some good suggestions down below ... have you got a total budget in mind? it may help to give some more advice. the mount is the most important part of the puzzle... the focal length on the SCT is reasonably extreme and would require some good guiding. I would probably give that a miss and put the money saved into the mount (NEQ6/G11/EQ8) or accessories (eg moonlite focuser/camera).

I would suggest an 10" newt it opens up some nice planetary opportunities and has a good reasonable FOV. if you are after more of a widefield view then go a refractor or an 8" newt.

happy hunting!

Reply With Quote
Old 20-10-2014, 04:11 PM
Camelopardalis's Avatar
Camelopardalis (Dunk)
Drifting from the pole

Camelopardalis is offline
Join Date: Feb 2013
Location: Brisbane
Posts: 5,241
My advice would be to start off with a short focal length refractor on a good mount such as the AZ-EQ6 and go from there. It will take time to become familiar with your equipment, master polar alignment, etc. The short refractor will be easier to get started with and will give pleasing results on heaps of targets. Once you're ready to zoom in, you can get another scope to suit, depending on your interests.

For planetary imaging...a 9 or 11 inch SCT is easily accommodated on the above mount and can deliver the goods when the weather plays nice...which after all is the primary requirement for planetary imaging...
Reply With Quote
Old 22-10-2014, 11:02 PM
phobos27's Avatar
phobos27 (Nick)
Registered User

phobos27 is offline
Join Date: Oct 2013
Location: Brisbane
Posts: 77
Hi Ben,

Earlier this year I got my hands on an AZ-EQ6 mount with the 200mm F/4 CF Newt. This set up is great and I would recommend it to anyone getting serious about AP. The good thing about this scope is that it provides easy AP because you just put your DSLR on and fire away. It also has enough length to let you look at all the main planets in enough detail for me to be happy with.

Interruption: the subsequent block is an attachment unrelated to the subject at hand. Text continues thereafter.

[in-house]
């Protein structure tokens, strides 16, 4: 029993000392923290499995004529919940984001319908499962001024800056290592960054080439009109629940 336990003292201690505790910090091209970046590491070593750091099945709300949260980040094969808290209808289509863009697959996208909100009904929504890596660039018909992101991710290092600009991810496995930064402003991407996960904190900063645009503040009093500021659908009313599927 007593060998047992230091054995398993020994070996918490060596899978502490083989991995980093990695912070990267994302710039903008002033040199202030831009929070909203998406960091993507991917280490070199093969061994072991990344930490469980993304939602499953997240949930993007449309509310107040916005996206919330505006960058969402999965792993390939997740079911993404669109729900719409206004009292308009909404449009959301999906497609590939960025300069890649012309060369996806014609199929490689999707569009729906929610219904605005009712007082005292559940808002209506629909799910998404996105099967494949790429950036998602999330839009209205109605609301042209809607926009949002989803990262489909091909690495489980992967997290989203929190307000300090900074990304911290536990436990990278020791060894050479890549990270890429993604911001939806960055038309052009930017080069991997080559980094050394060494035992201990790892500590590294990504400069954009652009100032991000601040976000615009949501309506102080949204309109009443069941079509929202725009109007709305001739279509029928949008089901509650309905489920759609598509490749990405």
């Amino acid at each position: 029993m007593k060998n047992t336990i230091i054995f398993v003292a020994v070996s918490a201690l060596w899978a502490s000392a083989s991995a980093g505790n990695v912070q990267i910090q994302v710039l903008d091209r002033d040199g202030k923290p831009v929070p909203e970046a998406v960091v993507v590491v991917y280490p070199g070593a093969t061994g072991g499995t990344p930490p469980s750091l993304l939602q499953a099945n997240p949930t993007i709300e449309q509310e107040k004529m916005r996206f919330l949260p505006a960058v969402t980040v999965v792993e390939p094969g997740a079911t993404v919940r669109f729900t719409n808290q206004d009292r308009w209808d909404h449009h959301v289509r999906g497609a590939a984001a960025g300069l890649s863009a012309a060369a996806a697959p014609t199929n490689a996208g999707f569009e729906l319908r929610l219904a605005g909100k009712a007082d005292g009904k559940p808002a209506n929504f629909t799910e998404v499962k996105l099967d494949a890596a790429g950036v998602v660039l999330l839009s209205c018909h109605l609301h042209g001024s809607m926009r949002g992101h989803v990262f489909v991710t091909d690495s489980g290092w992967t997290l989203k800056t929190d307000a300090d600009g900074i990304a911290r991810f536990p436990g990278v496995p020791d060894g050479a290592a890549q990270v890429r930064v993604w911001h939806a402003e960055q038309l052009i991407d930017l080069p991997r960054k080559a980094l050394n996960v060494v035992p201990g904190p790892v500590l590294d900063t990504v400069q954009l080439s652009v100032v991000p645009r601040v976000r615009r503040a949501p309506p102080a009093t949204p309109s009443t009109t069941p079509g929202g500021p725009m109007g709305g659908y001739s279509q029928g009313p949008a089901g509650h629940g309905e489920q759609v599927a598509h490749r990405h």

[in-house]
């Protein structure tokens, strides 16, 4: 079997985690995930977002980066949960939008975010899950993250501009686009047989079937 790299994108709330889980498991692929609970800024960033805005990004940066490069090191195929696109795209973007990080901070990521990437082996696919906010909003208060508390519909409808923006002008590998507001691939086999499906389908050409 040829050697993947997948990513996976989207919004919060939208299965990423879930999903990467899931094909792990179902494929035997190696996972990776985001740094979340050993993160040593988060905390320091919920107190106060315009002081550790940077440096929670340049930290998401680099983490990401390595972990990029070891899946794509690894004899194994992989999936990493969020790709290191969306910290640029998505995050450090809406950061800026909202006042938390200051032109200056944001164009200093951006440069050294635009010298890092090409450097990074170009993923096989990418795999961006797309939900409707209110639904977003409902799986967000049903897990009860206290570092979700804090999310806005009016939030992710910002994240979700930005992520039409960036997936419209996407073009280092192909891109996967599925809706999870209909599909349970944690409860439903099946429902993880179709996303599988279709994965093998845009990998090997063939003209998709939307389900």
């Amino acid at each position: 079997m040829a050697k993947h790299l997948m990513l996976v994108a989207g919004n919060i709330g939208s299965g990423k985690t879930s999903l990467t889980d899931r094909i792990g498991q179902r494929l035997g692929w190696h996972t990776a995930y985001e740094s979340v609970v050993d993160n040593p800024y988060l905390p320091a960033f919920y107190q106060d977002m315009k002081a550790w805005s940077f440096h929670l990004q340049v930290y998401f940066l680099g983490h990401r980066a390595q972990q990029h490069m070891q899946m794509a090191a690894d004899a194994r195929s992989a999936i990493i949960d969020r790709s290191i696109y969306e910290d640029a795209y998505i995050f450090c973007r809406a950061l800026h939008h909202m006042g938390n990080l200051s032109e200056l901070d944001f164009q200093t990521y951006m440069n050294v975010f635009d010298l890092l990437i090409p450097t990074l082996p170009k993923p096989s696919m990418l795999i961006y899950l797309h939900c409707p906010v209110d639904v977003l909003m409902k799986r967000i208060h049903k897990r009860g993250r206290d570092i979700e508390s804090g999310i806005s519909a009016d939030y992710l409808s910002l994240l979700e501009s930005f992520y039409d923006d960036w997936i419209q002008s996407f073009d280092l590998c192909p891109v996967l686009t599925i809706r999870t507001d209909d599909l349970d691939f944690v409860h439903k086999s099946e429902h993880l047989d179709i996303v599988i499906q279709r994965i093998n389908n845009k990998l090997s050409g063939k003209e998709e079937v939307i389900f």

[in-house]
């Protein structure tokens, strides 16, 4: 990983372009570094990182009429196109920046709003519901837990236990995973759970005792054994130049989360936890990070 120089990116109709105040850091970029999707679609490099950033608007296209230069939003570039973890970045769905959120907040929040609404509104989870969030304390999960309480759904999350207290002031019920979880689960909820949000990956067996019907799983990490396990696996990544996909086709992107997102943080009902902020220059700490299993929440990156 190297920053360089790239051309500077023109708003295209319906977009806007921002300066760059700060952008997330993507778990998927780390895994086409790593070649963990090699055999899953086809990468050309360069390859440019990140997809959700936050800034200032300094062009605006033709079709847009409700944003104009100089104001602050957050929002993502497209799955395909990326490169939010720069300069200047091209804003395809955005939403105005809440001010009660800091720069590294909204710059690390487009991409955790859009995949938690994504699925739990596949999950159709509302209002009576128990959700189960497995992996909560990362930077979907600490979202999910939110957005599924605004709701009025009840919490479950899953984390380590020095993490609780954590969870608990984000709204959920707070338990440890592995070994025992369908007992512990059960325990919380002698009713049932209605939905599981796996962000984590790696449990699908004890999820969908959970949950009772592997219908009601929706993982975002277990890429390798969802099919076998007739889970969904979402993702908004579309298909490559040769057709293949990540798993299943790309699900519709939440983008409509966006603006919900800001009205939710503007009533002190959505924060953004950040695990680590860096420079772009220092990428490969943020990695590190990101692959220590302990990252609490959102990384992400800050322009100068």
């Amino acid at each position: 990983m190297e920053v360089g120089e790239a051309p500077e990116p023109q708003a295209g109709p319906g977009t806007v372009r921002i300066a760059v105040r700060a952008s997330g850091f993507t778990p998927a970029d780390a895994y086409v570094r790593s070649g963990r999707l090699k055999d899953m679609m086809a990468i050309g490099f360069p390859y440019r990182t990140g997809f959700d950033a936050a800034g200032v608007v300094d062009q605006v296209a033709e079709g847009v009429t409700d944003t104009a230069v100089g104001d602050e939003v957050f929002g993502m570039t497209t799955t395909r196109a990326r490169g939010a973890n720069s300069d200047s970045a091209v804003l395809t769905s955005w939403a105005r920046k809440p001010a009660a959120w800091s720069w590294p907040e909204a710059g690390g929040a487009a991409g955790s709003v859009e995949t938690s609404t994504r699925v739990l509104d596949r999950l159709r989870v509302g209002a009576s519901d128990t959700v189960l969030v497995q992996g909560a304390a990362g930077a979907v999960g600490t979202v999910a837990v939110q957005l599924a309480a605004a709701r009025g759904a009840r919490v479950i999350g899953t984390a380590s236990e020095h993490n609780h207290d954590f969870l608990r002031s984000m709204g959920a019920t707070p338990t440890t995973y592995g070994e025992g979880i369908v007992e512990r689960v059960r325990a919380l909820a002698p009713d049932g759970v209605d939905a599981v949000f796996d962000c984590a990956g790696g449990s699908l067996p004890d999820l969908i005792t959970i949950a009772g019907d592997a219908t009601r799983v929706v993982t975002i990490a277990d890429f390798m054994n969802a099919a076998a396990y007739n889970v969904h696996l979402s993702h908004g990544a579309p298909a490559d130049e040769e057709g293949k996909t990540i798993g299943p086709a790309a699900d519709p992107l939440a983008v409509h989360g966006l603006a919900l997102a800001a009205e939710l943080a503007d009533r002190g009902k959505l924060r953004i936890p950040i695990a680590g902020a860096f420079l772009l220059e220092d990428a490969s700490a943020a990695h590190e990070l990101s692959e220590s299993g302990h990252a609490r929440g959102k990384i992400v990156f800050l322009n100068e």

I would highly recommend the AZ-EQ6 if you want to get serious because it has the belt driven motor over the gears like the NEQ6 and 5. Makes the tracking smoother. It really is a good mount because the next step up is the EQ8 and that's just too massive unless you have your own mini van !

Really it just depends on your budget but you don't want to buy something you might find you grow out of too quickly! Good luck with finding something as i was in the same boat earlier this year!

Reply With Quote


celestron, newtonian, refractor, sct, skywatcher

Thread Tools
Rate This Thread
Rate This Thread:

Posting Rules
You may not post new threads
You may not post replies
You may not post attachments
You may not edit your posts

BB code is On
Smilies are On
[IMG] code is On
HTML code is Off

Forum Jump

All times are GMT +10. The time is now 12:05 AM.

Powered by vBulletin Version 3.8.7 | Copyright ©2000 - 2021, Jelsoft Enterprises Ltd.
NexDome Observatories
Limpet Controller
Astronomy and Electronics Centre